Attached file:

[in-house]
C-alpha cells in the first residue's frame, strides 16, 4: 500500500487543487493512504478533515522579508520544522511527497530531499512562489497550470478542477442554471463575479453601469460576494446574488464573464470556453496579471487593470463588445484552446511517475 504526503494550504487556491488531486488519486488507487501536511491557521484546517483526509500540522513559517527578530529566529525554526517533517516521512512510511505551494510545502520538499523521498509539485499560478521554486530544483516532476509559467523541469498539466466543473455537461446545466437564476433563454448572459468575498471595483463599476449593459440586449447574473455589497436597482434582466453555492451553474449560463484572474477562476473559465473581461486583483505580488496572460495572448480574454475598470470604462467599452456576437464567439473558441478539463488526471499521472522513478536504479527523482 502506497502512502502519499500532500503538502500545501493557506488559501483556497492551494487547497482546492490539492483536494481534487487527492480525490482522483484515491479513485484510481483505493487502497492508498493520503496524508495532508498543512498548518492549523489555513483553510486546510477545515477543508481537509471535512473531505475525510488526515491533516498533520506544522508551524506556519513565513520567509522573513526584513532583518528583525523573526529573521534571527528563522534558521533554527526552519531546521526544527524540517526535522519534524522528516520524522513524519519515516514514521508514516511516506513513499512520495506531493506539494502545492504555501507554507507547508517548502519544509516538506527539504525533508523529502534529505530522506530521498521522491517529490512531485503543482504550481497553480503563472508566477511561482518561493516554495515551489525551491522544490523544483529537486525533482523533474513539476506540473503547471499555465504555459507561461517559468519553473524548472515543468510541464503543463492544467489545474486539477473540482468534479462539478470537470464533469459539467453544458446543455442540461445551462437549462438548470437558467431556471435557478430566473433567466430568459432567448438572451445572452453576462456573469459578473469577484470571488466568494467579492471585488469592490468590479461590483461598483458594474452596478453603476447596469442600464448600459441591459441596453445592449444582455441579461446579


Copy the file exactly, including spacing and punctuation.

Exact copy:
[in-house]
C-alpha cells in the first residue's frame, strides 16, 4: 500500500487543487493512504478533515522579508520544522511527497530531499512562489497550470478542477442554471463575479453601469460576494446574488464573464470556453496579471487593470463588445484552446511517475 504526503494550504487556491488531486488519486488507487501536511491557521484546517483526509500540522513559517527578530529566529525554526517533517516521512512510511505551494510545502520538499523521498509539485499560478521554486530544483516532476509559467523541469498539466466543473455537461446545466437564476433563454448572459468575498471595483463599476449593459440586449447574473455589497436597482434582466453555492451553474449560463484572474477562476473559465473581461486583483505580488496572460495572448480574454475598470470604462467599452456576437464567439473558441478539463488526471499521472522513478536504479527523482 502506497502512502502519499500532500503538502500545501493557506488559501483556497492551494487547497482546492490539492483536494481534487487527492480525490482522483484515491479513485484510481483505493487502497492508498493520503496524508495532508498543512498548518492549523489555513483553510486546510477545515477543508481537509471535512473531505475525510488526515491533516498533520506544522508551524506556519513565513520567509522573513526584513532583518528583525523573526529573521534571527528563522534558521533554527526552519531546521526544527524540517526535522519534524522528516520524522513524519519515516514514521508514516511516506513513499512520495506531493506539494502545492504555501507554507507547508517548502519544509516538506527539504525533508523529502534529505530522506530521498521522491517529490512531485503543482504550481497553480503563472508566477511561482518561493516554495515551489525551491522544490523544483529537486525533482523533474513539476506540473503547471499555465504555459507561461517559468519553473524548472515543468510541464503543463492544467489545474486539477473540482468534479462539478470537470464533469459539467453544458446543455442540461445551462437549462438548470437558467431556471435557478430566473433567466430568459432567448438572451445572452453576462456573469459578473469577484470571488466568494467579492471585488469592490468590479461590483461598483458594474452596478453603476447596469442600464448600459441591459441596453445592449444582455441579461446579